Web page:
Competing Against a Community?


From Sun’s Jonathan Schwartz


As will become more obvious by the day, you can compete against a product, but it’s close to impossible to compete against a community.


It’s no coincidence that as we enter our most aggressive product cycle ever, an understanding of ecology, ecosystems and community development will once again be at the core of our strategy.


http://blogs.sun.com/roller/page/jonathan/20050528#random_cool_things

Comments (3)

  1. James Hancock says:

    Communities are made up of individuals. Communities when placed first over the individuals in it, kill themselves because the individuals stop working hard.

    You’re competing against individuals just like always. They may be working in a team, but you’re still competing against the individuals in that team.

    Community development = burocracy and politics = Slow = easy to beat with one good individual working to a clear vision.

    So if Sun is doing "group work", they’re really toast. (but then we knew that already)

  2. MSDNArchive says:

    I don’t think collaborative development was the entirety of what Jonathan was talking about. I think the post refers to the entire community ecosystem as a compelling reason to purchase a product.

  3. Duff says:

    Community doesn’t automatically translate into "a bunch of people sharing for the sake of sharing".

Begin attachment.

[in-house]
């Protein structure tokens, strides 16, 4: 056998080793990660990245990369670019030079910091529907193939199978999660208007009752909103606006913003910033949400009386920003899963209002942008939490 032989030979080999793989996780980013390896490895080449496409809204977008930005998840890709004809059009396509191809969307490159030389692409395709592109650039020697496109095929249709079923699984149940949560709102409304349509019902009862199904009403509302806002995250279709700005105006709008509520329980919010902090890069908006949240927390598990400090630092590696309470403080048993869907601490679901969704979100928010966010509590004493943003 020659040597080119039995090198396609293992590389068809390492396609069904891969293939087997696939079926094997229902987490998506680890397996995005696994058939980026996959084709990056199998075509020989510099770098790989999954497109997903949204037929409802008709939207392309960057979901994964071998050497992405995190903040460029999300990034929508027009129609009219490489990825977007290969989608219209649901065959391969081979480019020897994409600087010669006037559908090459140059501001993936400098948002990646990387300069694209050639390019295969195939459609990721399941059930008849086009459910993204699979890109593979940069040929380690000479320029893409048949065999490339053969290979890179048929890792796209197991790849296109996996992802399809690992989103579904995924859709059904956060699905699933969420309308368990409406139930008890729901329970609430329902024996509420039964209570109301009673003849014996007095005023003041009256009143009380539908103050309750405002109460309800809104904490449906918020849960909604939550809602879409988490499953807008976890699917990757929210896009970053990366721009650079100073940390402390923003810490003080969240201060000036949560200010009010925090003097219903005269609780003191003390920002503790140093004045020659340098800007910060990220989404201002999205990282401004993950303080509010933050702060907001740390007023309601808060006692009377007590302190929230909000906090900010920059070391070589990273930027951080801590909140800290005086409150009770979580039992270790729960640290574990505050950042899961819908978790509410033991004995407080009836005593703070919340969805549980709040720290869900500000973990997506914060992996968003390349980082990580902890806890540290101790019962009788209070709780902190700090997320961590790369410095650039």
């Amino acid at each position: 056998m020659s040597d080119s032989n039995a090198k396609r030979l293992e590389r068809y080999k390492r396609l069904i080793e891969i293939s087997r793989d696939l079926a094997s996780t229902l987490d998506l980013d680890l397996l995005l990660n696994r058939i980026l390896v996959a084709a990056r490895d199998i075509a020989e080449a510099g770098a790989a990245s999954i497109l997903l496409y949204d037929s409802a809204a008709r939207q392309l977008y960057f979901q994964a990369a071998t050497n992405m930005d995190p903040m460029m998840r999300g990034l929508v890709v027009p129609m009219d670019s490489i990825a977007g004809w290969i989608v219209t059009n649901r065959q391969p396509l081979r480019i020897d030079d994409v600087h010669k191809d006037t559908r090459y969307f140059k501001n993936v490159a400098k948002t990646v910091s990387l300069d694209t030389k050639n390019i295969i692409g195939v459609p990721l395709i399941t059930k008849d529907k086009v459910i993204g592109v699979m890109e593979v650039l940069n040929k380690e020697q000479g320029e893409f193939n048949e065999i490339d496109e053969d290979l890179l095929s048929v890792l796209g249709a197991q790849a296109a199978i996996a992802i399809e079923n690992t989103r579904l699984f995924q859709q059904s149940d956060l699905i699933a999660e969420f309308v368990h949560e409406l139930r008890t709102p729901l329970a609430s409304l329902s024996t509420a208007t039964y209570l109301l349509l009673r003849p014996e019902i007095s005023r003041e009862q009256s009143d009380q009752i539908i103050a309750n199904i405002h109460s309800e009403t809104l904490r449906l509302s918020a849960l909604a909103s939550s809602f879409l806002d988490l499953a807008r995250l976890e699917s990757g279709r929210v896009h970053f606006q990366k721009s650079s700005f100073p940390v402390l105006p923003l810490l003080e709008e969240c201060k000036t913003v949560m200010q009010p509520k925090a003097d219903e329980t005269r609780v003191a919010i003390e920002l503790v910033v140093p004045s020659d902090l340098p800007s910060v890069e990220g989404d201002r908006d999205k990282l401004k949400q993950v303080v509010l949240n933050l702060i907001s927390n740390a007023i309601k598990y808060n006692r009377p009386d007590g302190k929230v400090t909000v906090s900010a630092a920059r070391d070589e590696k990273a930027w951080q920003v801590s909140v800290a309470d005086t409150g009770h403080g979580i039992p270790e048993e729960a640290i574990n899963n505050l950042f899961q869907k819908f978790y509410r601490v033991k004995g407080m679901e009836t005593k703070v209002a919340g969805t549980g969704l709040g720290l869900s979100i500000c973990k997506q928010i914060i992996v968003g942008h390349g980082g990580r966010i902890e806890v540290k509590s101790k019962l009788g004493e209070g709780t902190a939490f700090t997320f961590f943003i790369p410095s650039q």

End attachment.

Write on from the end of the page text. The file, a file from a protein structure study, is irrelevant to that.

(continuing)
If you look at the "communities" that spring up around software, you’ll find a few types:

    – Communities that share knowledge, data or resources like Napster, Messageboards or Bittorrent

    – Communities that develop products together out of mutual self-interest (Apache, Linux, PHP)

    – Communities that exist to promote, support or evangelize products like the Sunmangers Listserv, MSDN Blogs, OReilly network.

    Schwartz’s point is that convincing an entire "community" that your product (which is not a member of the community) is better or faster or cheaper is a lost cause — the community has emotional attachment, skills and a comfort level with its chosen product set.

    Think about it this way… Solaris went head to head against HP Unix, Digital Unix, Apollo Unix, and IBM Unix and won. The larger "Unix Community" accepted the various Unix variants as peers and was willing to consider all of them.

    Sun’s current woes are directly caused by the fact that they won the Unix wars, and don’t really belong to a community at all. Linux isn’t Unix, and Windows grew up to be a real operating system.

    They keep building the ultimate commercial Unix, and nobody cares.